Current & Upcoming Classes

Note: Faculty reserve the right to modify these syllabi. Please use them as examples of what you'll be reading/covering. For the official list of texts, check the WSU Bookstore site. You must petition the program director for permission in order to take more than 9 credit hours in any semester. 

register for classes

General information

If you are interested in individualized instruction (Directed Reading, Project or Thesis), please refer to our  Individualized Instruction page. You should begin discussing your proposal with Dr. Subbiah or the faculty early in previous semester. The Project and Thesis require a committee of 3 faculty. It takes time to get these approved and register. Start as early as possible!

Class times:  5:30 - 8:10 p.m. unless noted otherwise.
Classes are three credit hours.

Spring 2018 Tentative Schedule


MENG 6610 Fairytales; taught by Dr. Sally Shigley


MENG 6510 Neil Gaiman; taught by Dr. Scott Rogers (2 cr hrs)
MENG 6410 Strategies and Methodology of Teaching ESL/Bilingual; dual desingnation taught by Dr. Debi Sheridan 4:30-7:10


MENG 6250 Brit Lit:  Romanticism; taught by Dr. John Schwiebert at Farmington Station
Although rightly labeled as intellectual, political, and literary revolutionaries, the Romantics drew inspiration from a large range of past literary and cultural traditions:  eighteenth-century continental philosophy and culture; British literature extending back through the eighteenth century to Milton, Shakespeare, and Chaucer; and prophetic traditions that include the prophets of the Hebrew Bible and the legendary oracular bards of the pre-literate Anglo-Saxon past.  At the same time, the Romantics also looked to the future:  writers of subsequent epochs have defined themselves, in part, in terms of their alliance with or opposition to Romantic standards and values; and in many key respects, we -- in the twenty-first century -- continue to live in the long shadow of Romanticism.

MENG 6010 Intro to Grad Studies; taught by Dr. Mali Subbiah Hybrid format
MENG 6450 ESL/Bilingual Assessment:  Theory, Methods, and Practices; dual designation taught by Dr. Timothy Conrad 4:30-7:10


MENG 6240 American Lit:   Lit of the South; taught by Dr. James Young
MENG 6750 Fiction Writing; taught by Dr. Ryan Ridge
MENG 6810 Composition Theory; taught by Dr. Jason Barrett-Fox
MED 6270 Literacy Strategies for Teaching English Language Learners; dual designation taught by Dr. David Byrd 4:30-7:10

Summer 2018 Tentative Schedule

POT 2 mid May – late June 2018
Monday and Wednesday

MENG 6240 American Lit: Inventing a West; taught by Dr. Dr. Siân Griffiths Hybrid format

Tuesday and Thursday

MENG 6760 Poetry Writing; taught by Laura Stott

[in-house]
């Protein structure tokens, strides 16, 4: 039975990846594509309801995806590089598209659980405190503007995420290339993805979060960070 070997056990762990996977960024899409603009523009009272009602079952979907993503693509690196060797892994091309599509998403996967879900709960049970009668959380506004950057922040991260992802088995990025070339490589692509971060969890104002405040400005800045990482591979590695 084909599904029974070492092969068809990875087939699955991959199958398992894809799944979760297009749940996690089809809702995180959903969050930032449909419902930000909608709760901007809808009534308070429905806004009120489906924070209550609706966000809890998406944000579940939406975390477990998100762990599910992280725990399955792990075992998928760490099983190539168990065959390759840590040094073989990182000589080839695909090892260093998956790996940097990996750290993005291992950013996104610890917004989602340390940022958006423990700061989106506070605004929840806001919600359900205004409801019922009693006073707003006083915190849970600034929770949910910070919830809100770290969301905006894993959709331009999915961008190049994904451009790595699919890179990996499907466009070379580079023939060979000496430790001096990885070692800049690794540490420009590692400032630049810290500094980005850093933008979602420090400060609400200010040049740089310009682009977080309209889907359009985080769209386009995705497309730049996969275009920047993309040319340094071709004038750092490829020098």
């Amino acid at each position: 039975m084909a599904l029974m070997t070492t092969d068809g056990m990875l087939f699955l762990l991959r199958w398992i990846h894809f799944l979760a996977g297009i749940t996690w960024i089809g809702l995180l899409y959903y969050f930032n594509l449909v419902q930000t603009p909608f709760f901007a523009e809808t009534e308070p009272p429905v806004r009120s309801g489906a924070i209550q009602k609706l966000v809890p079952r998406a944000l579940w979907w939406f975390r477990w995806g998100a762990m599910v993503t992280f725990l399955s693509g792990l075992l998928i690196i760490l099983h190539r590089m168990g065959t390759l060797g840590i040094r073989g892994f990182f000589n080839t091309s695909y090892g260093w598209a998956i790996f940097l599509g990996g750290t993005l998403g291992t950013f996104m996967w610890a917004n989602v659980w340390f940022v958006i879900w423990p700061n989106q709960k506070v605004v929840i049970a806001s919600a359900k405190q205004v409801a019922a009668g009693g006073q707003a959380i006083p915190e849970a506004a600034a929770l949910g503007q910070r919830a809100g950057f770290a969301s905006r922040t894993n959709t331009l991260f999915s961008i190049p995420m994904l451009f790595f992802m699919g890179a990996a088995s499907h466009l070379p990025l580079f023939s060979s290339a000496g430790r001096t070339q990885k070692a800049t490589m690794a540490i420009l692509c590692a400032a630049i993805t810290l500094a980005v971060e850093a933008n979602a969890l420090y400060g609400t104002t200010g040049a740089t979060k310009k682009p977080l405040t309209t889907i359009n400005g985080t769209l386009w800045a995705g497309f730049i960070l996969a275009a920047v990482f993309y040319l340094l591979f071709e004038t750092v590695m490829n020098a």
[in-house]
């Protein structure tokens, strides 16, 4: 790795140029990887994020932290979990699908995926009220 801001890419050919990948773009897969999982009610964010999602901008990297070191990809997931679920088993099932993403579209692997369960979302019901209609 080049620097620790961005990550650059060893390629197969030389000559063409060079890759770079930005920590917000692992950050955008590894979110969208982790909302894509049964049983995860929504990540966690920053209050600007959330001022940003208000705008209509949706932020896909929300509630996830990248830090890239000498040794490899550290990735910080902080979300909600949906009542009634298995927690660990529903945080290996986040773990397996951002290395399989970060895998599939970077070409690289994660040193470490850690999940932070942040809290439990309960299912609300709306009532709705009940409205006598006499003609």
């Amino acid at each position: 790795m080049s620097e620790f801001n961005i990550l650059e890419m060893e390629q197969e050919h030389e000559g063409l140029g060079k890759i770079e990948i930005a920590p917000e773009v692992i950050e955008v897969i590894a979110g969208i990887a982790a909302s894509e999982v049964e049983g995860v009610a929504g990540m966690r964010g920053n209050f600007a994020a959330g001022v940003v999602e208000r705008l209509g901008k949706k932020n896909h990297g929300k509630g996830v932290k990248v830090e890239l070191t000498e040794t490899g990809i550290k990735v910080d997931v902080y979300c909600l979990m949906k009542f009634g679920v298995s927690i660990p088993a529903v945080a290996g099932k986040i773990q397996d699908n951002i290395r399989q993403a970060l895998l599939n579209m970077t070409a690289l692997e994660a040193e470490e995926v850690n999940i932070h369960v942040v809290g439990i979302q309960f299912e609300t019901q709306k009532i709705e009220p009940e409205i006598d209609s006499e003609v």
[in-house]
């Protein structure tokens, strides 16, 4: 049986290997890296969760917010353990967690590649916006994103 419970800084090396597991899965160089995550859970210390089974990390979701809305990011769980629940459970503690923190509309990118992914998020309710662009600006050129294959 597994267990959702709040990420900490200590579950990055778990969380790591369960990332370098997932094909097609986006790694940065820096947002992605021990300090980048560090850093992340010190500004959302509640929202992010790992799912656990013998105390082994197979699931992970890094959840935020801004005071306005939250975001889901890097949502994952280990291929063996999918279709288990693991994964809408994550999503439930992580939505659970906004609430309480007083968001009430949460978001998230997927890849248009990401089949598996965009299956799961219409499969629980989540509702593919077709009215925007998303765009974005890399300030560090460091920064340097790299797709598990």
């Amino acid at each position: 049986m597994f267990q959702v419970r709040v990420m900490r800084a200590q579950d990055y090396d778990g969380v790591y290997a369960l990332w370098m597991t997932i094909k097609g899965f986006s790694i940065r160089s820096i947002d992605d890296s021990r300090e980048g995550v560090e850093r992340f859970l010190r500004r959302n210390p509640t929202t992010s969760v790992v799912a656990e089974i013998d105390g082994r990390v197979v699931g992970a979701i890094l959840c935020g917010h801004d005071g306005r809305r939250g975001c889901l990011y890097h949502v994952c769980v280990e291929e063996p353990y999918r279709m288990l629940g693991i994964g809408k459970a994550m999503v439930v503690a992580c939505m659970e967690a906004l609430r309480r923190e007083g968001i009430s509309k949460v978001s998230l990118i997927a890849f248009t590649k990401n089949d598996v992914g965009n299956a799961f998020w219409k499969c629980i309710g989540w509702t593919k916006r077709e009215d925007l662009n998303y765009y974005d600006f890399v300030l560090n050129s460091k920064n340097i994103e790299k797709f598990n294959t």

POT 3 late June – mid August 2018
Monday and Wednesday

MENG 6520 Seminar in Shakespeare; TBA

Tuesday and Thursday

MENG 6610 Science Fiction; taught by Dr. Eric Swedin at WSU Davis in Layton

Fall 2018 Tentative Schedule


MENG 6010 Intro to Grad Studies; taught by Dr. Sally Shigley Hybrid format


MENG 6510 Hemingway; taught by Dr. Hal Crimmel at Farmington Station
MENG 6110 Writing for Teachers; TBA at WSU Davis in Layton


MENG 6260 World Lit: TBA; taught by Dr. Mail Subbiah
MENG 6710 Rhetorics of Sex and Gender in American Cinema; taught by Dr. Jason Barrett-Fox


MENG 6730 Creative Writing Forms and Crafts; taught by Dr. Ryan Ridge
MENG 6250 Brit Lit:  Madness; taught by Dr. Karen Moloney at WSU Davis Campus in Layton.  Please note: some of the reading will feature adult themes.

Spring 2019 Tentative Schedule


MENG 6250 Brit Lit:  Booker Short List; taught by Dr. Scott Rogers
MENG 6110 Writing for Teachers; TBA at WSU Davis in Layton


MENG 6510 Eminent Writer:  TBA; taught by Dr. Michael Wutz


MENG 6260 World Lit:  Chinese Lit; taught by Dr. Russ Burrows
MENG 6710 Variable Topic; taught by Dr. Ryan Ridge @ Farmington Station


MENG 6010 Intro to Grad Studies; TBA at WSU Davis in Layton Hybrid format
MENG 6740 Creative Nonfiction Writing; TBA

Fall 2019 Tentative Schedule

MENG 6710 Outlander and Irish Literature; taught by Dr. Karen Moloney. What can select Outlander novels teach us about Irish literature and clan life? And how can a poem like O'Connell's "The Lament for Art O'Leary" help us understand Jamie Fraser? What can both teach us about the two cultures' vexed relationship with England? The readings will feature adult themes.  If you watch Outlander, you understand.

Spring 2020

MENG 6710 Drs. Shigley and Rogers are proposing a course about narratives in sceince and fiction.  Details to come!

General Information

Each semester, we can schedule 5000-level courses that count toward your electives.  Please contact the administrative assistant for a list of possible classes.

The syllabi above may be modified as the faculty see fit, but this gives you an idea of how classes are structured and what you can anticipate. Make sure you take something new; don't repeat a class you took while earning your bachelor's degree.


Course Information

Contact a faculty member.


Check Cat Tracks.

General Questions or 801-626-7179.